The gravimetric soil water content treatments of 15%, 25%, 35%, and 45% are approximately equivalent to a water-filled pore space (WFPS) of 30%, 55%, 75%, and 100%. It is generally accepted that denitrification rates are optimal between a WFPS between 60% and 100%, where N2O is the primary product between 60% and 90% [21]. Above 90% N is the dominant product [21], which could be the reason for lower N2O flux measurements in the 45% soil water content, where the WFPS was 100%. The highest N2O flux occurred at 35% soil water content or 75% WFPS, which is within the range of optimal denitirification rates. Furthermore, nitrification rates are highest between 45% and 75% [21]. The product of nitrification is , a primary input for denitrification. This means that in the 35% soil water content treatment, both nitrification and denitrification were optimal, which may have contributed to the significantly higher N2O flux compared to the 15% and 45% soil water content treatments.

N2O emissions could be lower at dryer soil water contents as a result of earthworm diapause or aestivation. In this state, earthworms will decrease their activity to prevent water loss from the body [2]. Ingestion of soil and organic matter content would decrease, thereby limiting microbial activity in the earthworm gut and reducing emissions. The same occurs at high moisture contents and could explain the lower N2O emissions at the 45% moisture treatment in this study.

Perrault and Whalen [22] found that earthworm burrowing length decreased in wetter soils, which would indicate a decrease in earthworm activity. However, wetter soils caused an increase in the ingestion of organic matter compared to dryer soils. Leaf litter is more palatable to earthworms when wetted, and as a result ingestion is increased. This could explain higher emissions in the 25% and 35% moisture treatments compared to 15% soil water content, as well as the decrease in earthworm biomass in the medium and high densities at 15% soil water content. Earthworms would ingest higher carbon substrates at these moisture contents, which would in turn provide energy for denitrifying bacteria found in the earthworm gut and increase N2O production.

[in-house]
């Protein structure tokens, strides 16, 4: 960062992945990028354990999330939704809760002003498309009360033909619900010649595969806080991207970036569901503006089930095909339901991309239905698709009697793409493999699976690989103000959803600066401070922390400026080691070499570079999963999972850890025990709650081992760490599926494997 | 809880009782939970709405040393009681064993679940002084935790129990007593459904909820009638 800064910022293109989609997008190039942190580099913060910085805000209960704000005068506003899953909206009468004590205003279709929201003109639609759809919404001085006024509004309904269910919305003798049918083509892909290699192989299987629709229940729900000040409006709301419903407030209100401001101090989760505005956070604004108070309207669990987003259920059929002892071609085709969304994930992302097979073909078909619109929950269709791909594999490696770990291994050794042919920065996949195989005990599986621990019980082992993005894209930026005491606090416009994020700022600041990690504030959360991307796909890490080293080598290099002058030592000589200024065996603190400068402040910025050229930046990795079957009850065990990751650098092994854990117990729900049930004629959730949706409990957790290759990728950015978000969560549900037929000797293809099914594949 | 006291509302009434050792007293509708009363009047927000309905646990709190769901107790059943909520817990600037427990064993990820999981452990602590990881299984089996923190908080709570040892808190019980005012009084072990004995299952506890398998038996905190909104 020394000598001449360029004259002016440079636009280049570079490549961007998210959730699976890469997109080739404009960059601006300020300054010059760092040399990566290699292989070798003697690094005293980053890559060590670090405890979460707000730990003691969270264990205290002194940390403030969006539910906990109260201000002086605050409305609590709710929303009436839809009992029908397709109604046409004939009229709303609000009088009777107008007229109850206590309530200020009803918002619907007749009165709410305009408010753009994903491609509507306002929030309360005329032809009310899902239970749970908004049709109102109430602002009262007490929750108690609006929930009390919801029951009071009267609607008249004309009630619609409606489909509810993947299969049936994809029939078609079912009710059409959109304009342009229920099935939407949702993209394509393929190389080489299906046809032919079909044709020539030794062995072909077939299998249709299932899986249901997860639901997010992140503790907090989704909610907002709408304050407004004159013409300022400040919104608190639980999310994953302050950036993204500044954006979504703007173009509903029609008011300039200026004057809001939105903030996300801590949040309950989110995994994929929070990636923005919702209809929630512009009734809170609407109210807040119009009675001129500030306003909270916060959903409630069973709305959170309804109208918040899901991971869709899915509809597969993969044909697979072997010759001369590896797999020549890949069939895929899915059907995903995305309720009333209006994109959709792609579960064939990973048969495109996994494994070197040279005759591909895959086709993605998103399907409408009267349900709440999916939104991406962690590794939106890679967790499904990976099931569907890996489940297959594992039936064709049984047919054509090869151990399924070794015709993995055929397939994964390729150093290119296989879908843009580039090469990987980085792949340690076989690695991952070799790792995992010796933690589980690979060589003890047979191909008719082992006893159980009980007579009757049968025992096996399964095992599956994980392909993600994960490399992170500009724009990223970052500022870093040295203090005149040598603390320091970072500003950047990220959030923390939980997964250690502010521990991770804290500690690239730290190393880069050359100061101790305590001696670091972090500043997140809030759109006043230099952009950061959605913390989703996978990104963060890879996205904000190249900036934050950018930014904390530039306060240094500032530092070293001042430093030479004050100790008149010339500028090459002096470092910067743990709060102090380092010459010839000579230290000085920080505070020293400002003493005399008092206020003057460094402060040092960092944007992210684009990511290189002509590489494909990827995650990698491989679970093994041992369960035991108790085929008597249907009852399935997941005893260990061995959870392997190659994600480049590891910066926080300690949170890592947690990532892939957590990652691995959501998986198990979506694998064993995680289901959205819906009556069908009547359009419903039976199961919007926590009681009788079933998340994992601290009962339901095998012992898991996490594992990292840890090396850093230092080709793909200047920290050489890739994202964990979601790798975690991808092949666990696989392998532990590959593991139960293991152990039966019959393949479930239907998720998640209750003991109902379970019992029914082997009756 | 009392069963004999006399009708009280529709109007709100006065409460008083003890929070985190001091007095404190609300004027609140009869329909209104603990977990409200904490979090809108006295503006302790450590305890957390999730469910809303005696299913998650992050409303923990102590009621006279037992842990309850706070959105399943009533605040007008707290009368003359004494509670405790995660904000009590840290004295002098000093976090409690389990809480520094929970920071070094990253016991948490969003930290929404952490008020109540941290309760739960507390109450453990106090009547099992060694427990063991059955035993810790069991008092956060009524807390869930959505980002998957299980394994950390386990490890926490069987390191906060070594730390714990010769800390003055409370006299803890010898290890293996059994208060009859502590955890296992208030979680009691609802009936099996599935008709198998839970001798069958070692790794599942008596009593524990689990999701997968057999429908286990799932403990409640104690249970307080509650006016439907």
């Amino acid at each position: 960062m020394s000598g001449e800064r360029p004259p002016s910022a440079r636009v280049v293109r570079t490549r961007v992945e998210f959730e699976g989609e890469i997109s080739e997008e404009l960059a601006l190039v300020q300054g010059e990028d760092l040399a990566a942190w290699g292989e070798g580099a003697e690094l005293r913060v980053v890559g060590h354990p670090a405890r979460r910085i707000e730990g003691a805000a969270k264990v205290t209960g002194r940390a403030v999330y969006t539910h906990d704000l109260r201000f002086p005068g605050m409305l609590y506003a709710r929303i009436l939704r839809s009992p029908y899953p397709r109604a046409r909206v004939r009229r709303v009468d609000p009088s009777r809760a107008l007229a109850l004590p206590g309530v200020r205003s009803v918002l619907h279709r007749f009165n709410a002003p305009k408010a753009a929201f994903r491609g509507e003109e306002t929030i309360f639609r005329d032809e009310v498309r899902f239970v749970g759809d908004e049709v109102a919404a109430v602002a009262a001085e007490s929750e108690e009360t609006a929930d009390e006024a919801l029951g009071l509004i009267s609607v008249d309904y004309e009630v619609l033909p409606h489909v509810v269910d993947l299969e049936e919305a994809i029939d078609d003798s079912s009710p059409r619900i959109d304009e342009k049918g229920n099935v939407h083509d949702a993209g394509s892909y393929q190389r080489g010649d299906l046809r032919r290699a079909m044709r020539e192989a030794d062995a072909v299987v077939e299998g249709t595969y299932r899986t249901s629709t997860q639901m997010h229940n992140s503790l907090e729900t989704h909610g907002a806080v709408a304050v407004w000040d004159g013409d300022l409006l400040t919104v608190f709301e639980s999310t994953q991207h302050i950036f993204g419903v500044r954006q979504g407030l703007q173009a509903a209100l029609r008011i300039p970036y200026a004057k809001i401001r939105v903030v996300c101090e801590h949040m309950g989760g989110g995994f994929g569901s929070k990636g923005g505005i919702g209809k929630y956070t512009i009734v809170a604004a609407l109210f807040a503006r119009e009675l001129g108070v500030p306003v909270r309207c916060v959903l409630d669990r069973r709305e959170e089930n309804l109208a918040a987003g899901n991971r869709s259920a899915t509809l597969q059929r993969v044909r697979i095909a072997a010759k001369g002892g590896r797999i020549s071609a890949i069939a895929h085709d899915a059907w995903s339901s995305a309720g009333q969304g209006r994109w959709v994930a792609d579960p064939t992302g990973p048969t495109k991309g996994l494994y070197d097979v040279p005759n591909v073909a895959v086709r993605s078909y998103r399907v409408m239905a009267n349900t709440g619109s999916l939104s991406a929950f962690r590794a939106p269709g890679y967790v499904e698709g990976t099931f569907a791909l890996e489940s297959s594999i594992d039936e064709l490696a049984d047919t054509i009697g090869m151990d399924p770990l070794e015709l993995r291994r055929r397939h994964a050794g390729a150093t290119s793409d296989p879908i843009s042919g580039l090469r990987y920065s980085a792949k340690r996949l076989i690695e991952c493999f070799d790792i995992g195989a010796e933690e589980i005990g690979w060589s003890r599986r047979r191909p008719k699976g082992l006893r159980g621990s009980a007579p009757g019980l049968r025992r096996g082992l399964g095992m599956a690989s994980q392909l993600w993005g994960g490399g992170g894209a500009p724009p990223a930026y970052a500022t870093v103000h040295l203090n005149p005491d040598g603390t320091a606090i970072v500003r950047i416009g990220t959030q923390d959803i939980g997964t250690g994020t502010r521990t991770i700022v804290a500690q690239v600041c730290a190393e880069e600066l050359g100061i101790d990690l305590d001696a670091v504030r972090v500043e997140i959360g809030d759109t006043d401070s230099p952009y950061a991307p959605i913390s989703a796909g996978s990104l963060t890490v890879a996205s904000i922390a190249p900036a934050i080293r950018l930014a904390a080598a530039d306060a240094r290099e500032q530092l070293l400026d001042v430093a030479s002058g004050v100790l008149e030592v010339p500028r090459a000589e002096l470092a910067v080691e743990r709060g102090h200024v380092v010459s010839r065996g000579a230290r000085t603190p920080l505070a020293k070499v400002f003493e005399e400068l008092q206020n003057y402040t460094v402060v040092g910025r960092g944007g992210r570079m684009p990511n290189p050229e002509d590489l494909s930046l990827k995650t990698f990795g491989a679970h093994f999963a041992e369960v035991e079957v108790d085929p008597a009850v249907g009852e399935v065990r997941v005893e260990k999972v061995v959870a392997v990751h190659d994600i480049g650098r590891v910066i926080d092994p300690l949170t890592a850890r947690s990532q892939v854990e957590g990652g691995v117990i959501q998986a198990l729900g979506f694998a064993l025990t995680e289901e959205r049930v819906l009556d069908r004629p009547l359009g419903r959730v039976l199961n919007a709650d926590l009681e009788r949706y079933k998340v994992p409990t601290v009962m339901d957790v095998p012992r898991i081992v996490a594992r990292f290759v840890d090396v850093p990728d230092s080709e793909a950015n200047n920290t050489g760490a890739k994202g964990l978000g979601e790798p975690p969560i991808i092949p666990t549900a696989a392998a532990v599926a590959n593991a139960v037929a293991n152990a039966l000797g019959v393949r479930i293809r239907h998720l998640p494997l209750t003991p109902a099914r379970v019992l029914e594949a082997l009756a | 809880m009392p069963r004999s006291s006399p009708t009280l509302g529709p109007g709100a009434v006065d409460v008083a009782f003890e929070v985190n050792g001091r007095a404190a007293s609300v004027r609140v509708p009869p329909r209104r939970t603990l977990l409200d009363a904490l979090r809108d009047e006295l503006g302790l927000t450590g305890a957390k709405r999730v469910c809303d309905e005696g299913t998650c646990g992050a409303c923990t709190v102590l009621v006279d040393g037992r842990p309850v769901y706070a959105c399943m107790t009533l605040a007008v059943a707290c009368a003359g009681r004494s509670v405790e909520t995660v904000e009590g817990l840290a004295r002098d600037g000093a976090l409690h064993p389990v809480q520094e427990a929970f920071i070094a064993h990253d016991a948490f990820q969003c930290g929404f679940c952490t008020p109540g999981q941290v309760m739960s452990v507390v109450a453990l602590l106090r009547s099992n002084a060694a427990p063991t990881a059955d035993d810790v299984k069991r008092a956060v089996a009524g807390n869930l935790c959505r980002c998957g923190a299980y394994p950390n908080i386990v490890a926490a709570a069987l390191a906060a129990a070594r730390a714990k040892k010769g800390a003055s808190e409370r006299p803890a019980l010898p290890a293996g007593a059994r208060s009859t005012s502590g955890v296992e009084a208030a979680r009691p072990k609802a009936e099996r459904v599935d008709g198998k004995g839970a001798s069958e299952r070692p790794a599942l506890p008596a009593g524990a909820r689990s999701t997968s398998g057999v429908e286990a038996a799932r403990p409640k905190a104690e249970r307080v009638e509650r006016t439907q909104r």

Earthworm surface casting also increases in wetter soils, which provides another ideal environment for denitrification. Earthworm casts contain higher populations of denitrifying bacteria compared to mineral soils due to higher amounts of carbon substrates, and as a result, higher N2O emissions are produced [23]. Elliot et al. [24] found that denitrification was higher in earthworm casts than surrounding mineral soil. Denitrification rates from earthworm casts ranged between 0.2–0.9 g N g−1 during the fall compared to 0.05–0.3 g N g−1 from the soil within the same time period. This indicates that a portion of the emissions from this experiment could be due to increased surface casting in the 25% and 35% moisture treatments at the high density treatments.

Trends in N2O emissions according to earthworm density did occur. The high, medium, and low density treatments represent , and earthworms ha−1, respectively. Emissions consistently increased as earthworm density increased in all moisture treatments. However, emissions were only significantly higher at the medium and high densities in the 25% and 35% soil water content treatments (Figure 1). Frederickson and Howell [25] found no relationship between earthworm density and N2O emissions in large-scale vermicomposting beds. However, in a subsequent laboratory experiment, emissions were correlated with earthworm density at five earthworm density treatments ().